The Australian Boer War Memorial
Anzac Parade Canberra
|Major Hatherley Moor MID|
Major Hatherley George Moor (Royal Artillery) Commanding Officer of the 1st Western Australian Mounted Infantry (1 WAMI).
The son of the Rev Canon Moor, of St Clement's, Truro, Cornwall, England, he was born in July, 1871 and educated at Shrewsbury School. Major H.G. Moor was commissioned into the Royal Artillery in November 1890 after previous service in the militia and spent the next three years serving in a garrison company in Mauritius before returning to England. He was promoted lieutenant November, 1893 and captain, October 1899. He was transferred to No 10 Mountain Battery in Natal, South Africa, serving as Garrison Adjutant for 13 months before a secondment to the British South Africa Company (employed with the British South African Police), to reorganise their artillery during their confrontation with the Matabele and Mashona tribes in Rhodesia in 1897. He was Mentioned in Despatches, London Gazette, 18 February, 1898. Shortly after returning to Natal he was transferred to Wales.
In June, 1899, he was appointed to command the Permanent Artillery Garrison at King George's Sound, Albany in Western Australia, with the local rank of major, arriving in August 1899. His timing, for a professional soldier, couldn’t have been better, for he was quickly chosen to command the 1st WA Infantry being raised for service in South Africa with the rank of Major as hostilities broke out in October 1899.
The Western Australian infantry company of 130 officers, non commissioned officers and men, under the command of Major Moor, left Albany on board the Medic on 7 November 1899, arriving in Cape Town on 27 November. They were accompanied by infantry companies from Victoria, Tasmania, South Australia and Victoria. In Cape Town the companies were amalgamated to form the First Australian Regiment under the command of Colonel J C Hoad of Victoria. This was the first time that a unit representing the various Australian colonies had been formed for active service. The newly formed regiment left for De Aar to join the Kimberley Relief Force and were active in the lines of communication between De Aar and Modder River. Major Moor's company was at Naauwpoort, when it was converted to Mounted Infantry on 1 February 1900.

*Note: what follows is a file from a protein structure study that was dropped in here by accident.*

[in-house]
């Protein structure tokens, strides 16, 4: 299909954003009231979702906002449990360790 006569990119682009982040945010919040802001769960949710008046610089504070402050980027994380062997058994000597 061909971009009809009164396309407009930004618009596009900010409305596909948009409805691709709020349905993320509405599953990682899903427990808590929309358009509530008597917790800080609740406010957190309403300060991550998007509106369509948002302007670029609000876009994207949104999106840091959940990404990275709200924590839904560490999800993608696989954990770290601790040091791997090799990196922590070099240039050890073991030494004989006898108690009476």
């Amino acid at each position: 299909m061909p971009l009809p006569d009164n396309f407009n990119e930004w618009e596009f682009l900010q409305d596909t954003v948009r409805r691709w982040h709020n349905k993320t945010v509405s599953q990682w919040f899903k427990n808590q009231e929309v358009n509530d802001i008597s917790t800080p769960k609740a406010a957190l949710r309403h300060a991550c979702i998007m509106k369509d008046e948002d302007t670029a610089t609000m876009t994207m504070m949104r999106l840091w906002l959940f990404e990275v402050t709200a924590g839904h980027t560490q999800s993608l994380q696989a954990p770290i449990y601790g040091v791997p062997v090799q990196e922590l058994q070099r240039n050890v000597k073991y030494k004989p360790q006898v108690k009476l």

Major Moor led his men in operations and actions in Transvaal and the Orange Free State. On 9 February Maj Moor led 1 WAMI into its first action at ‘West Australia Hill’ on 9 February1900. He led a patrol of Inniskilling Dragoons and more than 20 West Australians, encountering nearly 400 Boers on kopjes east of Slingersfontein. The enemy opened fire, the Dragoons retreated and the Australians kept up the fight until nightfall. At Slingersfontein, he narrowly escaped being killed through assisting a wounded man and giving him his horse. The following day General Clements, the divisional commander praised, Major Moor and his men for their determination in frustrating the enemy's attempt to turn the flank of the position. It was also in this first engagement that the unit took its first casualties. He continued to take the unit into various actions for the next 5 months, demonstrating outstanding leadership in the face of Boer fire. Major Moor was the officer who rallied the West Australians, and led them in the dash against Botha's rearguard at Diamond Hill, taking part in a running fight lasting some 13 kilometres.